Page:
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I'm getting my feet wet with orbital mechanics and have a very basic question. Kepler's 2nd Law shows that 2 objects in an elliptical orbit sweep out equal areas in equal time, implying objects increase in velocity as they get closer to one another.

This makes sense to me re: inverse square law of gravity - as distance decreases the force of gravity increases. However, the conservation of angular momentum also has a radius component showing that objects spin around a body faster the closer they get to it.

How do I separate these two concepts cleanly in my mind re: orbital bodies?

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The force of gravity (let's say it's one object orbiting a much more massive object - the sun) is an inward pointing force. That's why angular momentum is conserved - because the force is always parallel to the object's position (relative to the sun) so the torque is zero. And so it's a property of any "central force" potential (a potential that's only a function of $r$, or a force that's only inward/outward). The other day I used it for the potential $e^{-r/a}/r$.

In fact, Kepler's 2nd law is just the conservation of angular momentum. Angular momentum is $mv_\theta *r$ (the theta component of velocity in coordinates centered on the sun times the radial distance to the sun). The area swept in a differential time $dt$ is $v_\theta *r*dt$.

The potential $V\propto-1/r$, $F\propto 1/r^2$ then tells you how the radial position changes over time. Notice that kepler's second law doesn't say anything about $r(t)$. It's just once you have $r$, and lets say you can get the angular momentum from the initial conditions, you can quickly get $v_\theta$. So then $dv_r/dt=F_g/m+v^2/r$. That is, the acceleration $dv_r/dt$ is the gravitational force plus the centrifugal force.

Many central force questions can be answered with just two concepts - the conservation of energy and the conservation of angular momentum (kepler's second law). For example, if the question is "how close does a comet from interstellar space come to the sun given blah blah blah" this can be answered right away by calculating the initial energy and angular momentum of the comet from the initial conditions. Then set $E=U_g(r_{\text{min}})+mv_\theta(r_{\text{min}})^2/2$. Where $U_g$ is the gravitational potential energy, and $v_\theta(r)=v_{\theta\text{ initial}}*r_\text{initial}/r$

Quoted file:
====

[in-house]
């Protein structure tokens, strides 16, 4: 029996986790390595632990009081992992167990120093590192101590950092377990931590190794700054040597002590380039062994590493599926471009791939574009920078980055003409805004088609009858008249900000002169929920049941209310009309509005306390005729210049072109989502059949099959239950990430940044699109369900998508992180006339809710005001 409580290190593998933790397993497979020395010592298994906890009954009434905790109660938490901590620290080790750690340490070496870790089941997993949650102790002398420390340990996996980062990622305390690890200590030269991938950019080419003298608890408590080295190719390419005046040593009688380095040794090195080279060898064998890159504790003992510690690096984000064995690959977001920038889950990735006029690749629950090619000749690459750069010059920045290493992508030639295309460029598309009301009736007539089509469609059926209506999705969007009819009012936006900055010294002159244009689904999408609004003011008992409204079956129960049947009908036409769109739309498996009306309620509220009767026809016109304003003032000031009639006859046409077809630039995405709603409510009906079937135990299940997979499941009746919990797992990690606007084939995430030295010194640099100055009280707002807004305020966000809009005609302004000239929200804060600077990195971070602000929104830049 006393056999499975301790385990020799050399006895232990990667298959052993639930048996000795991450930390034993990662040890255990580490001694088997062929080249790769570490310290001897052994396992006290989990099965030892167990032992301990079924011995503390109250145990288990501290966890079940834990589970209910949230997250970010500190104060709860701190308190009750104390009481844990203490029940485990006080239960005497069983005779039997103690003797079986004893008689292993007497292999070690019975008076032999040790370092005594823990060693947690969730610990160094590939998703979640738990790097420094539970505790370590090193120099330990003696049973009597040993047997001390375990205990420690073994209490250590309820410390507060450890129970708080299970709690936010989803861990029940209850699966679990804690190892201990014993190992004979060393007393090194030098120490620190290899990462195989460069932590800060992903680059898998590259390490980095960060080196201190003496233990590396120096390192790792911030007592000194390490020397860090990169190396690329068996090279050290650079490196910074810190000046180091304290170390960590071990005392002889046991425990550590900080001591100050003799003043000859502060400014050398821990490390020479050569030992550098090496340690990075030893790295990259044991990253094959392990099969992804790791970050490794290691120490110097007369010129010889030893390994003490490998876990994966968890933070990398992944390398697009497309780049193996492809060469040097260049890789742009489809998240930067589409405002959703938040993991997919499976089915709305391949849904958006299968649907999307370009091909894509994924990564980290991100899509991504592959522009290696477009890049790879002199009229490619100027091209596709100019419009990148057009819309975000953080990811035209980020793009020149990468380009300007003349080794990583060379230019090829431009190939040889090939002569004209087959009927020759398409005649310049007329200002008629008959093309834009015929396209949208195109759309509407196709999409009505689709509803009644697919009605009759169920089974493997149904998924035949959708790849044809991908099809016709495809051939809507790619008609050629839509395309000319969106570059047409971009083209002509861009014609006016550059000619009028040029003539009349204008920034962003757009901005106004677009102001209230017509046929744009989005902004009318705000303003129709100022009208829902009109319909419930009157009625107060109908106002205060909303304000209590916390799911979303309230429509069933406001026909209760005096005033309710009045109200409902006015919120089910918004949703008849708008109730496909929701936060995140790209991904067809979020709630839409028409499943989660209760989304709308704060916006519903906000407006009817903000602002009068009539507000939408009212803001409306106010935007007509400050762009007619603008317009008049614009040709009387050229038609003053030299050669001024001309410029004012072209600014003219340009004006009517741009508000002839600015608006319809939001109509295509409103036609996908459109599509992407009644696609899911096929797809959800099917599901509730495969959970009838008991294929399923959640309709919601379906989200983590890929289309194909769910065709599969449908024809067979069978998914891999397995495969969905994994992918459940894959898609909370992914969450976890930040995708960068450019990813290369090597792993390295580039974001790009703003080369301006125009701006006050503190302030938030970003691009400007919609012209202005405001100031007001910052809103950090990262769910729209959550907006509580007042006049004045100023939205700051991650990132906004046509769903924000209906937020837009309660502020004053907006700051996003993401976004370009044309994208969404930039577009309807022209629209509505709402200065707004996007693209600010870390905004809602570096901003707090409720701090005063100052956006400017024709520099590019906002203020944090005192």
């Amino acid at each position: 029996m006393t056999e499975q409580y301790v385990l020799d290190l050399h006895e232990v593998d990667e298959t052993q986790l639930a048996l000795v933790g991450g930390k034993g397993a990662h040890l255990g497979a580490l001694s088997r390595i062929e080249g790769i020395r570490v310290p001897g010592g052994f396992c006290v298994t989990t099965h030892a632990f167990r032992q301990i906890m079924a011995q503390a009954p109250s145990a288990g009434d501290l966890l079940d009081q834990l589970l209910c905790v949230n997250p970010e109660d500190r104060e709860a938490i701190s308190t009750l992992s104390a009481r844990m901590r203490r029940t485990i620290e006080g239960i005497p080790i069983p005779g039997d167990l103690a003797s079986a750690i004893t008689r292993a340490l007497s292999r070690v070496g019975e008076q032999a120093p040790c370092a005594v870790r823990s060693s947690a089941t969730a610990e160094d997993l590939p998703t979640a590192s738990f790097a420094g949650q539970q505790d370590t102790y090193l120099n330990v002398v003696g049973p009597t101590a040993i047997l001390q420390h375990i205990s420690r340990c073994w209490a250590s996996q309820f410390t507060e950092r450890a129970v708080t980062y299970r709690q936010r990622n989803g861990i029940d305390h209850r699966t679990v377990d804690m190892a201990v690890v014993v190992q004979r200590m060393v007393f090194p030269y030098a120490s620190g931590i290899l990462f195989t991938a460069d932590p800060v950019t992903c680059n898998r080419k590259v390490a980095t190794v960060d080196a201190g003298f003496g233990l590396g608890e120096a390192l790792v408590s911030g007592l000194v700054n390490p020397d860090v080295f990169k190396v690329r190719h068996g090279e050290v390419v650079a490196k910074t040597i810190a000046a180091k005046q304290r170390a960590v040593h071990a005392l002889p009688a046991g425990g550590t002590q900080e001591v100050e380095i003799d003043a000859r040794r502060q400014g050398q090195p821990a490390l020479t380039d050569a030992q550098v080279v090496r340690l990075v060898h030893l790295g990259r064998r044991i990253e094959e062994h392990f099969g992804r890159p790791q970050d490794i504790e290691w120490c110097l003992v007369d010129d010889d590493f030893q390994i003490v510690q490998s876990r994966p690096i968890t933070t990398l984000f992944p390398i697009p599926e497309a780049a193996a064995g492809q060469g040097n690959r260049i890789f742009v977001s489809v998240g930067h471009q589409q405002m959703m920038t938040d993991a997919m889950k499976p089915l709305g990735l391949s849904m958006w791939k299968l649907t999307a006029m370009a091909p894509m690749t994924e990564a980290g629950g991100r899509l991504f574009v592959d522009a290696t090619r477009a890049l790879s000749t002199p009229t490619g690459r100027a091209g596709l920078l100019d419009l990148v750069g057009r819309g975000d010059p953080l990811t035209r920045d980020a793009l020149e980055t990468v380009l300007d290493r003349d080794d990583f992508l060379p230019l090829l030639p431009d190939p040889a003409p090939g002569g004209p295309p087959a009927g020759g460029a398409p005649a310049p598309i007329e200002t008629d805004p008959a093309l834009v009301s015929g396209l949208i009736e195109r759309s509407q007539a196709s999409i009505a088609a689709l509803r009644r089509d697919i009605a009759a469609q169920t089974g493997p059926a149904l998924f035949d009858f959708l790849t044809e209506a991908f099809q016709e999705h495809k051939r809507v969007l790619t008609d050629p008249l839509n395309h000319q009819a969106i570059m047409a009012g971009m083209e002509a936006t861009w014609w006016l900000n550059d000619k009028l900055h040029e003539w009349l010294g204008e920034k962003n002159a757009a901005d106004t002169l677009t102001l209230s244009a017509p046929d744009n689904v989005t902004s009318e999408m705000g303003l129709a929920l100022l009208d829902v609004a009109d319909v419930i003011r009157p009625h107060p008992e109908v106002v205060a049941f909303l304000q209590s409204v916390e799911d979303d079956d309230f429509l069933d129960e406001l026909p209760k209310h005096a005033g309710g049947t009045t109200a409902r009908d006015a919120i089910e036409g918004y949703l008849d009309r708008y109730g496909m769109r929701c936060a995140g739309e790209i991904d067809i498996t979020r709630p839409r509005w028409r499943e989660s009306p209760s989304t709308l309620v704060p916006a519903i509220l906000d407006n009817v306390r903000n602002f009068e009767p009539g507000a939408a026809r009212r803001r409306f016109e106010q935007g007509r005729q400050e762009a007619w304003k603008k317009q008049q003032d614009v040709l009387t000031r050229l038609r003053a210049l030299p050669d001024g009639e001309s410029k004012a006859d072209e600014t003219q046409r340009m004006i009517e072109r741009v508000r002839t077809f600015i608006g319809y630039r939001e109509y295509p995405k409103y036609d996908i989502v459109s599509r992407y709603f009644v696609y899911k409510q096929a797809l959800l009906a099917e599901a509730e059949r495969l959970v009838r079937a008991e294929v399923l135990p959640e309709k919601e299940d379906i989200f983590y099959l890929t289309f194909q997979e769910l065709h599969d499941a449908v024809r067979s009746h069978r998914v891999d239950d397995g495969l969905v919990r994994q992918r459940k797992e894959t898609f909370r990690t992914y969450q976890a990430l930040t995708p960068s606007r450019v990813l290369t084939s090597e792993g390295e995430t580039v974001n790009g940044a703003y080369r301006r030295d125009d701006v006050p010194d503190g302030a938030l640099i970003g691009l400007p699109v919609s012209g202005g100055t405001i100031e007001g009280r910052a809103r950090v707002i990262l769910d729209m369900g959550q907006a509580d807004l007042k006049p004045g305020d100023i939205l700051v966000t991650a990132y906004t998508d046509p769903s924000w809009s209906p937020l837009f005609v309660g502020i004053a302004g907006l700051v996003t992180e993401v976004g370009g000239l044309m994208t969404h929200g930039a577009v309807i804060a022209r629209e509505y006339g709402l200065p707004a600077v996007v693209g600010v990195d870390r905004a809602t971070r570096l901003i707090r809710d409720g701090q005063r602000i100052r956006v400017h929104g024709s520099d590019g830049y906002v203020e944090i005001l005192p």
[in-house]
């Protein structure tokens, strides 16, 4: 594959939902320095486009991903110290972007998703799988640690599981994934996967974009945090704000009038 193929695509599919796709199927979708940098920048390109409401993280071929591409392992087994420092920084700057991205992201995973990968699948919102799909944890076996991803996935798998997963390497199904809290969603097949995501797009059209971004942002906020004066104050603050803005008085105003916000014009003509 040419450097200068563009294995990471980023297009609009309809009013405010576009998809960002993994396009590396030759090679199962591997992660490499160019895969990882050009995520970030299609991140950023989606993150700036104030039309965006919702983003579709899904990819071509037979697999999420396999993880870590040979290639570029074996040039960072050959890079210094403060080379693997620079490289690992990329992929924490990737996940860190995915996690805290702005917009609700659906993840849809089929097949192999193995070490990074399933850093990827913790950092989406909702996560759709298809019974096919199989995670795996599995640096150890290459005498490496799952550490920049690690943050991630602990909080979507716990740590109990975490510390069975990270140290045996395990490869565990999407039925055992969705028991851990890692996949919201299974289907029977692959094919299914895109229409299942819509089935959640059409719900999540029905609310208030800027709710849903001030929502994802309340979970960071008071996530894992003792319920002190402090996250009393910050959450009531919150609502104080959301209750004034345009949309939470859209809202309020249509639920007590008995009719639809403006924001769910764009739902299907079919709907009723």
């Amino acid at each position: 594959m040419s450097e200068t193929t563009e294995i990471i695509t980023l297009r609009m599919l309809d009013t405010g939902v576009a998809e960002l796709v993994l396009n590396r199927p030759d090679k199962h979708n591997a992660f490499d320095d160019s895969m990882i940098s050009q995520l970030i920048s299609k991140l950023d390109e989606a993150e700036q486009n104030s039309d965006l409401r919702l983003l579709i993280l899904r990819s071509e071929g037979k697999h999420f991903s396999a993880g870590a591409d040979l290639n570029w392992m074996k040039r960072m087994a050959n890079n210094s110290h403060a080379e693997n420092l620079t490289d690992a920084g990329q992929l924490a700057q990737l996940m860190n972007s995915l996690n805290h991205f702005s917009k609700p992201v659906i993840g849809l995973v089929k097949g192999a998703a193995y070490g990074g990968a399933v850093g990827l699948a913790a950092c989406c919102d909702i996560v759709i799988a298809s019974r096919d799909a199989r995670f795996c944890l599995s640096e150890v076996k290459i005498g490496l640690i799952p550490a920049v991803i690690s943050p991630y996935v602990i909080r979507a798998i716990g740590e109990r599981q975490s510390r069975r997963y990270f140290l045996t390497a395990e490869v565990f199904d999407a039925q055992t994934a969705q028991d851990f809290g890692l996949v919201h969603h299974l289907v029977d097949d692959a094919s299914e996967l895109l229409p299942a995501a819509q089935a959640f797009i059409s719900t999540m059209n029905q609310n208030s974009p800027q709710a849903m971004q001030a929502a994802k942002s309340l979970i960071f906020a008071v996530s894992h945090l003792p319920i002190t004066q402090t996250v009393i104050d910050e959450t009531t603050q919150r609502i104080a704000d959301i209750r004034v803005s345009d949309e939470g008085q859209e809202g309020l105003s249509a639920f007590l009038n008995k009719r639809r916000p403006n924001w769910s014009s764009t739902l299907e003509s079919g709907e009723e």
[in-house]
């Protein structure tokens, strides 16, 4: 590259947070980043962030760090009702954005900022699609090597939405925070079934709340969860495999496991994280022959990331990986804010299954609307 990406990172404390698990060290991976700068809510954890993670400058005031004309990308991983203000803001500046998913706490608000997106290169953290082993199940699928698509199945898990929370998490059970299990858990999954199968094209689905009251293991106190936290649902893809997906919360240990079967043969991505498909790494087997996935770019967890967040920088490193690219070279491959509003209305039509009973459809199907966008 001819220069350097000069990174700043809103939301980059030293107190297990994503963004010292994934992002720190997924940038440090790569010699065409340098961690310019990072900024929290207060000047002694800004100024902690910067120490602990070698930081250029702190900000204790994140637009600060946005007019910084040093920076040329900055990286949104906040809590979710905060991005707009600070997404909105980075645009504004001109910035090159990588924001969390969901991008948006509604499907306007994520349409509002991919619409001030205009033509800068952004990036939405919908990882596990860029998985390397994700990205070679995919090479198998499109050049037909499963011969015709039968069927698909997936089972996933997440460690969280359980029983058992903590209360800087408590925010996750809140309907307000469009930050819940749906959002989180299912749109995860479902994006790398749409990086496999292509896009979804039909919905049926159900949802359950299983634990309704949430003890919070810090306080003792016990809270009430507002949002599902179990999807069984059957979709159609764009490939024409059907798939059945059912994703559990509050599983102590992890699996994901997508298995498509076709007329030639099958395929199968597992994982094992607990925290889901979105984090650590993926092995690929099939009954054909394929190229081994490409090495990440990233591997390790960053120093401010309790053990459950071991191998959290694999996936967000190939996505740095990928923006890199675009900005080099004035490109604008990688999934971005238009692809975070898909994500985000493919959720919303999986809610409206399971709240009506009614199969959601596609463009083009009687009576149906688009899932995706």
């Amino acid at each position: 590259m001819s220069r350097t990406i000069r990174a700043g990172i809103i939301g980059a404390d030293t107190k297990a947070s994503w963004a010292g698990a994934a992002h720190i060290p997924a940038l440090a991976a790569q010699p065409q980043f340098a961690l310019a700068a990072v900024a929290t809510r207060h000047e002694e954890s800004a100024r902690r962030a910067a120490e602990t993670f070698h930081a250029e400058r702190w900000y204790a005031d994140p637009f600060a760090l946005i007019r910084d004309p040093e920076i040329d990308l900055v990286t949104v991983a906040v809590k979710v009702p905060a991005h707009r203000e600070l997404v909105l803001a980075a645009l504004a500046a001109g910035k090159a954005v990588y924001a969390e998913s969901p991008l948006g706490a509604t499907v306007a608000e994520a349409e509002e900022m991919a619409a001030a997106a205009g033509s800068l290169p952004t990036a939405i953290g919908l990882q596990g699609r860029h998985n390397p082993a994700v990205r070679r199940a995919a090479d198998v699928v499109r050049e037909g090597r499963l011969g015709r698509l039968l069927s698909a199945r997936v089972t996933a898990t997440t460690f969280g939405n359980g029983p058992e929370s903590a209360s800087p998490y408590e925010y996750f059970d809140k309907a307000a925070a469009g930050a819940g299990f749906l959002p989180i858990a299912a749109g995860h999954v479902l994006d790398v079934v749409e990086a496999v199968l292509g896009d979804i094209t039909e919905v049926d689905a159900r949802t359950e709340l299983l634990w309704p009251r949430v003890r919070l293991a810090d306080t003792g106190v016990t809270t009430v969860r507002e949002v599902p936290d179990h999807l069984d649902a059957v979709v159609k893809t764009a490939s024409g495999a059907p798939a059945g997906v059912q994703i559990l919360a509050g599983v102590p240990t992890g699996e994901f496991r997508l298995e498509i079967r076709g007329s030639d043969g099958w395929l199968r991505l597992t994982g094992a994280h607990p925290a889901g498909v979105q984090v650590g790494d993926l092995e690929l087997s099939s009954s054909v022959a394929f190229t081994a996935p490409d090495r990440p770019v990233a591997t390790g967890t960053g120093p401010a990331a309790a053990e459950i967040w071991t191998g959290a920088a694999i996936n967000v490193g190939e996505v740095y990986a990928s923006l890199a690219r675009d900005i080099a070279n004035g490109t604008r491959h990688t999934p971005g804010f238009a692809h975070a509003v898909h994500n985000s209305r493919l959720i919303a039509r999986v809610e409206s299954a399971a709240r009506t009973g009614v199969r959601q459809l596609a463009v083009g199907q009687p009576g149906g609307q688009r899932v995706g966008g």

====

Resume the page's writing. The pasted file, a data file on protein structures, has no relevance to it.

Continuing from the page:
I hope this helps a bit. Not sure if I specifically addressed exactly what you wanted me to.

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If a force $\vec F = \hat n F(r)$ than $\vec F$ is a central force, where $\hat n$ is the unit radial vector in spherical coordinates. $\vec F$ is only in the radial direction and only depends on the radial distance $r$ from the center of the force. For any central force, the angular momentum is constant since the torque from the force $\vec r \times \vec F = 0$. Also, a central force is a conservative force.

Using the conservation of energy and the conservation of angular momentum, for any central force it can be shown that the rate at which area is swept out by the radius to a particle acted on by the force is ${L \over {2m}}$ where $L$ is angular momentum and $m$ is the mass of the particle. (For the derivation, see the textbook Symon, Mechanics.) So, Kepler's second law is a consequence of the conservation of angular momentum and energy for a central force.

The force of gravity is a special case of a central force where $f(r) \propto -{1 \over r^2}$.

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In the case of orbital bodies, energy and angular momentum are conserved.

Maybe it is useful to compare with a situation where only energy is conserved: a simple pendulum. The speed increases as the gravitational potential decreases as it happens for orbital movement. But there is not a central force, what is required to conserve angular momentum, as mentioned by the other answers. So, only energy is conserved.

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